Introducing jQuery
page 2 of 4
by Debjani Mallick
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Getting Started

Let us start first with the design of the HTML page where we are going to use jQuery functionality.

Listing 1

    <script type="text/javascript" src="jquery.js"></script>
    <script type="text/javascript">
      // jQuery code goes here
      <--- HTML content should go here --->  

As you can see, we have included the jquery.js file in the first line. Here it has been assumed that the JavaScript file is present in the same folder where the HTML file resides. If it is not in the same folder, we need to pass the path to the JavaScript file in the "src" attribute of the script tag.

Now let us add some content to it – a link using the <a> tag.

Listing 2

<a href="">ASPAlliance Site</a>

It should be remembered that almost everything that we do while using jQuery, reads or manipulates the Document Object Model (DOM). So we need to make sure that we start adding events as soon as the document gets ready. To do that, we need to register an event – the ready event.

Listing 3

$(document).ready(function() {
  // action to be performed when DOM gets ready

The ready event forms the basic of jQuery. The logic used by jQuery is very simple: find things and act on it. $() is a jQuery function that is used to select elements from the document through DOM. It is equivalent to document.getElementById() function in JavaScript with the exception that along with supporting IDs, it also supports CSS and some XPath selectors. For example:

Listing 4

$("#id of an element")

The above statement will wrap the element having the above provided ID for manipulation. Similarly, the statement below will wrap all elements, regardless of type, that possess the class provided below, for manipulation.

Listing 5

$(".class name")

Another difference is that jQuery can return an array of elements, instead of one element. After making the selection or in other words, after finding the required element, we can use functions to perform actions on our selections.

Now, let us add something in between the lines to happen on the click event of the above link.

Listing 6

$(document).ready(function() {
   $("a").click(function() {
     alert("You have clicked on the link!");

On clicking the link to the ASPAlliance site, we would get an alert message and then on clicking ok, we would be redirected to the ASPAlliance site. Now, what we are doing above is the - $("a") selector selects all anchor elements in this case. $() constructs a new jQuery object and the click() function called next is a method of the jQuery object. It binds a click event to all selected elements, which in this case is a single anchor element, and executes the written function when the event occurs.

The same action can be performed by the JavaScript code.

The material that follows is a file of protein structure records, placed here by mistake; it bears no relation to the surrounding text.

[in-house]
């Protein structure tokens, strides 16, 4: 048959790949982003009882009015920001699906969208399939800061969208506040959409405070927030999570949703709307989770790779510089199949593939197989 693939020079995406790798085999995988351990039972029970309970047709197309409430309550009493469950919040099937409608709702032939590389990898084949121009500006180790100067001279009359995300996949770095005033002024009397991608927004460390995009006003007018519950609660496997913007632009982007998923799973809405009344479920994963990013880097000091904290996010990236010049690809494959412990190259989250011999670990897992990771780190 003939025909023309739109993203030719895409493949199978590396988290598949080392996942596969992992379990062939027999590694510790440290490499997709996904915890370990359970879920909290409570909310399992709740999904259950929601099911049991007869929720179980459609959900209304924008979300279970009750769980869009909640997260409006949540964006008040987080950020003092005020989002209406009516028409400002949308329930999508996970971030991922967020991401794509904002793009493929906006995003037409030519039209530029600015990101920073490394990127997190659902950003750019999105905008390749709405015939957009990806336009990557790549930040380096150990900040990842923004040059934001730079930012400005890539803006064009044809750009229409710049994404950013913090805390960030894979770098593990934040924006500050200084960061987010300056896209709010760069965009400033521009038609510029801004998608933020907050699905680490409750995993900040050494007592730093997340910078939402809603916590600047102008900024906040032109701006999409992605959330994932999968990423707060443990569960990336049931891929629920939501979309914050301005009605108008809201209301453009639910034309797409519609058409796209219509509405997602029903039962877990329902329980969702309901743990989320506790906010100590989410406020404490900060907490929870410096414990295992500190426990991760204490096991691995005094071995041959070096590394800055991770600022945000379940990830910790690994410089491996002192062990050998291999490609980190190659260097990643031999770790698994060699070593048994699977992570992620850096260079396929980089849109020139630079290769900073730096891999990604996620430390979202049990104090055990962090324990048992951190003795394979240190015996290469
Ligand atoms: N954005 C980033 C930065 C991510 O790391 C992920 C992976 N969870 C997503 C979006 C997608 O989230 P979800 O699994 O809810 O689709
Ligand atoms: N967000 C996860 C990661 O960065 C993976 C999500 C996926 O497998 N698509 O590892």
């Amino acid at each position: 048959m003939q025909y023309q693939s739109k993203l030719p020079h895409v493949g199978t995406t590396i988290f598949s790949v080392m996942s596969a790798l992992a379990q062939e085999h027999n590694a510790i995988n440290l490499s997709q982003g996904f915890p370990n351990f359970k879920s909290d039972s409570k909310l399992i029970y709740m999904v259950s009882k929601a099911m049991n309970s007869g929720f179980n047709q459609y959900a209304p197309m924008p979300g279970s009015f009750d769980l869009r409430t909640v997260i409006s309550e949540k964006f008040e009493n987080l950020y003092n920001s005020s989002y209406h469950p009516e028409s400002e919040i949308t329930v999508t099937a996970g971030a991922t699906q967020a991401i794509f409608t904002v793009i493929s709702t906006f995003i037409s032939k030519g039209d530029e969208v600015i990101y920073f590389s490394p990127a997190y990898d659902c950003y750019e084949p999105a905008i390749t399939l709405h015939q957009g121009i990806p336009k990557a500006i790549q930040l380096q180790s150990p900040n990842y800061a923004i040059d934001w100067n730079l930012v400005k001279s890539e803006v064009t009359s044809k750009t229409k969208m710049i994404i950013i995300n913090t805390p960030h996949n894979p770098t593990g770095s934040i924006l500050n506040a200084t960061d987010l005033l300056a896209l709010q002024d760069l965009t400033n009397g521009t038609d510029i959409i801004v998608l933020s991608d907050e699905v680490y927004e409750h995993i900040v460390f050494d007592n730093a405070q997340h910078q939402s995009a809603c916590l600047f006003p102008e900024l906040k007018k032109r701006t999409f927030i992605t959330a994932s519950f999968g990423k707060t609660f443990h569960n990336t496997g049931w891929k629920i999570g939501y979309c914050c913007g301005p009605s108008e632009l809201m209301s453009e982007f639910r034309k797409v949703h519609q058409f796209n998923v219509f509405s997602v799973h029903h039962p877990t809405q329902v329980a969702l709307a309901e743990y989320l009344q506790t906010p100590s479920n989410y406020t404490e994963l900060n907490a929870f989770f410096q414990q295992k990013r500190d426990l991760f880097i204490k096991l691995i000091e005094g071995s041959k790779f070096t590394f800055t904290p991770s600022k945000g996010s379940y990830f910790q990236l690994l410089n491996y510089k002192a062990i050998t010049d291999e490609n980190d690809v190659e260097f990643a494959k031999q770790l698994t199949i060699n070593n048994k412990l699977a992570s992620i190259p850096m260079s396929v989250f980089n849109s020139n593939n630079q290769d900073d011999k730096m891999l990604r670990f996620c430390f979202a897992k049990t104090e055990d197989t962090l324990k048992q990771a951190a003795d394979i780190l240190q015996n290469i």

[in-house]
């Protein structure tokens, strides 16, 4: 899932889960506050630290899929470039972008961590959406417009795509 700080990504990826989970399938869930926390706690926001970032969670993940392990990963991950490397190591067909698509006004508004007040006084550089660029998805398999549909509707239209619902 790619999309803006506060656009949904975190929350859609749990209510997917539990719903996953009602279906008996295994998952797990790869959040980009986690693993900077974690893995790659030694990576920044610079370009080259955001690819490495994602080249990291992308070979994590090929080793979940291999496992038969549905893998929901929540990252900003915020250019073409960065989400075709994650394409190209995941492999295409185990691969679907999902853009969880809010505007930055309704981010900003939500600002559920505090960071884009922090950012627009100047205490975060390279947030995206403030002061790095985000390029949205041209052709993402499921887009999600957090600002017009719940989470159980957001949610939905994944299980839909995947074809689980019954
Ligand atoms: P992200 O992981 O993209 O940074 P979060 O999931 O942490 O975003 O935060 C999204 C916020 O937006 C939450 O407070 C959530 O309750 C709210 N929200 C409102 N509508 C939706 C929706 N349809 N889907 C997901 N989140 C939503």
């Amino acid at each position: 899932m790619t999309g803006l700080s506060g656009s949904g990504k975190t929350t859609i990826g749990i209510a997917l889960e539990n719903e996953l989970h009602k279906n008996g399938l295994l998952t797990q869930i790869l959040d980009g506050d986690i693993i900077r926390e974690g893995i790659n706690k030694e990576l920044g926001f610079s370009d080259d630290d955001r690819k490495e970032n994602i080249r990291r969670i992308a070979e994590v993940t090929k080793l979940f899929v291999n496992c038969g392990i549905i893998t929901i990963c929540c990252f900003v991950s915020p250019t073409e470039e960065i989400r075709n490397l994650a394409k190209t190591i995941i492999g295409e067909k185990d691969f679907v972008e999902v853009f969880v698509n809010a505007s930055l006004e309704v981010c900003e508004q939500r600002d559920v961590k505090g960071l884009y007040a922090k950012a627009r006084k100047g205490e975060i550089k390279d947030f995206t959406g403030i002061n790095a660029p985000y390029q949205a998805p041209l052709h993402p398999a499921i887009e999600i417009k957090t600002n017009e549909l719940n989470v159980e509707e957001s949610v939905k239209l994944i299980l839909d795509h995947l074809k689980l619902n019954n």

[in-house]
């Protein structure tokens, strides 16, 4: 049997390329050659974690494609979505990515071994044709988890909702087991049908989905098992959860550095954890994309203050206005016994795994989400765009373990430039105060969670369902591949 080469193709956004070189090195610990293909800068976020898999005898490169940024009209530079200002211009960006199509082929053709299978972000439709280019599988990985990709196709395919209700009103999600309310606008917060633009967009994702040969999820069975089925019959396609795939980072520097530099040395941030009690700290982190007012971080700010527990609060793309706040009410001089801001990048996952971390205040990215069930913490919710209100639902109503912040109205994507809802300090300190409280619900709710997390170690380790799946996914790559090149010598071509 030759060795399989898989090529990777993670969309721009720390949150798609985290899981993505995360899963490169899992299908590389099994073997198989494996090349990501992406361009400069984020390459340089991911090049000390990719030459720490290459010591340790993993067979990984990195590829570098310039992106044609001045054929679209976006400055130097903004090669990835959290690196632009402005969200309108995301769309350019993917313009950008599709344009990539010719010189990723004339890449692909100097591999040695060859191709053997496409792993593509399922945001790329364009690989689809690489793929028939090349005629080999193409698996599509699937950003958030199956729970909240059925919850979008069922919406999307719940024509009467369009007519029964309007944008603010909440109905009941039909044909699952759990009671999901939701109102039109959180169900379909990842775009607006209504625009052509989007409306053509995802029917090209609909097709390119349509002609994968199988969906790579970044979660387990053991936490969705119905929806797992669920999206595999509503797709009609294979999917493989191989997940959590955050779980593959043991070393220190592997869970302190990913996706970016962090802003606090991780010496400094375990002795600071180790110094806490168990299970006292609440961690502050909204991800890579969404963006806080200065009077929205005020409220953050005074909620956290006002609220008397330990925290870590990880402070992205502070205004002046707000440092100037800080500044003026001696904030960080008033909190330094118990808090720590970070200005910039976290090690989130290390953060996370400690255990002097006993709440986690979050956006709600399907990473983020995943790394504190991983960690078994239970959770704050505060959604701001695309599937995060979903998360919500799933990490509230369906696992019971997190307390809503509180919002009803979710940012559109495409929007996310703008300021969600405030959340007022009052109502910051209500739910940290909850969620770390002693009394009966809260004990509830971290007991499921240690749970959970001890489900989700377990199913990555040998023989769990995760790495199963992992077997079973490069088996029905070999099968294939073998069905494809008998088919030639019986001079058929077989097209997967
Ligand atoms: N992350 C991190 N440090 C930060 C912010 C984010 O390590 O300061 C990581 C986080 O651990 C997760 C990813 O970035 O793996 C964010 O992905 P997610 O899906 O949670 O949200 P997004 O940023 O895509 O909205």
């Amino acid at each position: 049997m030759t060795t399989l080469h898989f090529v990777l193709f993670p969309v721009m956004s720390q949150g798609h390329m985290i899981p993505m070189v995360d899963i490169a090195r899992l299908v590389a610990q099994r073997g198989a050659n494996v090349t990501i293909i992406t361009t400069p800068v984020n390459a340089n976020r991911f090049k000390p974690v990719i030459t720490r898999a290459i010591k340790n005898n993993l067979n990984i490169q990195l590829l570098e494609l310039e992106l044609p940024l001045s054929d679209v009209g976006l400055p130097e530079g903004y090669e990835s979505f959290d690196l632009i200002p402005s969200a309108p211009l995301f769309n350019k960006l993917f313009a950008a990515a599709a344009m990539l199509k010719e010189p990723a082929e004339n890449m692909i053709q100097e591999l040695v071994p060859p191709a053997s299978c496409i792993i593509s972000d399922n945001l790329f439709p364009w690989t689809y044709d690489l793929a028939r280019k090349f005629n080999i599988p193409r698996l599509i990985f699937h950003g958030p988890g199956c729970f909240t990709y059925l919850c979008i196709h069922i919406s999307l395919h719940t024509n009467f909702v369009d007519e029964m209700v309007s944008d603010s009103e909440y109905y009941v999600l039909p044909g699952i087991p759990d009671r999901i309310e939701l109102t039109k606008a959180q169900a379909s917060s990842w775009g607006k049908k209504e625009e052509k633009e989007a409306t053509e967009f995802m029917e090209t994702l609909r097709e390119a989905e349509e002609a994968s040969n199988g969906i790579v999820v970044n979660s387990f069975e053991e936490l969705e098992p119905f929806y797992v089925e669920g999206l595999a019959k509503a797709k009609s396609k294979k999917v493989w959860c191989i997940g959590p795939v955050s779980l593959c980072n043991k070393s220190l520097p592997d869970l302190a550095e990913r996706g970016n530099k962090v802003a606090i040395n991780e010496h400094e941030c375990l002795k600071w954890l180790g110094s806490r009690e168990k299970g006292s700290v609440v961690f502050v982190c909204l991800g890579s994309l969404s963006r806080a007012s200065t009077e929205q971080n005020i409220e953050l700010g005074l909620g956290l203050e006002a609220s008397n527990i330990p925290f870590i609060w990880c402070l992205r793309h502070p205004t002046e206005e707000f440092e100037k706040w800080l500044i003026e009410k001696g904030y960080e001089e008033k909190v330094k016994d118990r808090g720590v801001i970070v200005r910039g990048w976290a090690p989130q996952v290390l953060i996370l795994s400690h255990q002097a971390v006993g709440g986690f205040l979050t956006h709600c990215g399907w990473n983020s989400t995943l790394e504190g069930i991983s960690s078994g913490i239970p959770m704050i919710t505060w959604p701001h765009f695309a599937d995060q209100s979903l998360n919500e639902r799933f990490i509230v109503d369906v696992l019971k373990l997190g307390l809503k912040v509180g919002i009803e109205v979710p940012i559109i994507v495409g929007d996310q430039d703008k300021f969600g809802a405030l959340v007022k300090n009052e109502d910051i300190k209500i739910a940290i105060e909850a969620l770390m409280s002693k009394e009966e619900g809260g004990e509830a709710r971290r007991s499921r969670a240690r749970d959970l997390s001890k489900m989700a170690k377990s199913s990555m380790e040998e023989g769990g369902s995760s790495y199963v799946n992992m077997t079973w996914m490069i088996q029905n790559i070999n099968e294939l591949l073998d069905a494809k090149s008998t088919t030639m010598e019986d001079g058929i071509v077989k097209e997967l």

Listing 7

<a href="" 
  onclick="alert('You have clicked on the link!')">ASPAlliance Site</a>

The difference is that it is not required to write an onclick for every single element. Another advantage is that we have a clean separation between the structure (the HTML) and the behavior (JS), just as we separate structure and presentation by using CSS. 

Normally, while developing web pages, we use some initialization code to execute so that we have our page ready before the user starts interacting with the page. For this we rely on window.onload functionality which guarantees the page to be loaded prior to executing the onload code, so that DOM elements exist and are ready for manipulation. But the problem is that it not only waits for the document body to be loaded, but also for all the images to be loaded. But since the images are fetched from the server, if the browser does not cache them, this can extend to a point at which the initialization code runs far beyond the point at which the document has been loaded and the code is safe to execute. jQuery solves the problem by introducing the concept of document ready handler which we have used above. This mechanism makes a function to execute when a document has loaded, but prior to waiting for any images and the onload event handler.

What we have done above is very simple. Let us try doing something that is not obvious – like preventing the link from going to the URL pointed by the href attribute of anchor tag. This can be done by simply modifying the above code a little bit.

Listing 8

  alert("Prevented to go to the link”);

Isn't it cool!

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User Comments

Title: Nice article   
Name: vinay khanna
Date: 2009-09-17 6:31:10 AM
nice article to start working on jquery
Title: useful resources   
Name: sudhir
Date: 2009-02-09 8:07:33 AM
For peoples searching information related to using JQuery with ASP.NET here is link to useful resources.
Title: Mr   
Name: Razvan Puscasu
Date: 2008-10-27 4:44:25 AM
Simple and effective article. Thx for the introduction in the JQuery world.
Title: Nice Article   
Name: Joydip Kanjilal
Date: 2008-10-19 10:51:45 AM
Nice and simple.



Microsoft Most Valuable Professional (ASP.NET) in 2007 and 2008


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Title: Nice simple article   
Name: Daniel
Date: 2008-09-26 1:46:14 PM
I was looking for some articles on jQuery and I found this article which really proved helpful for me. Thanks for the article.

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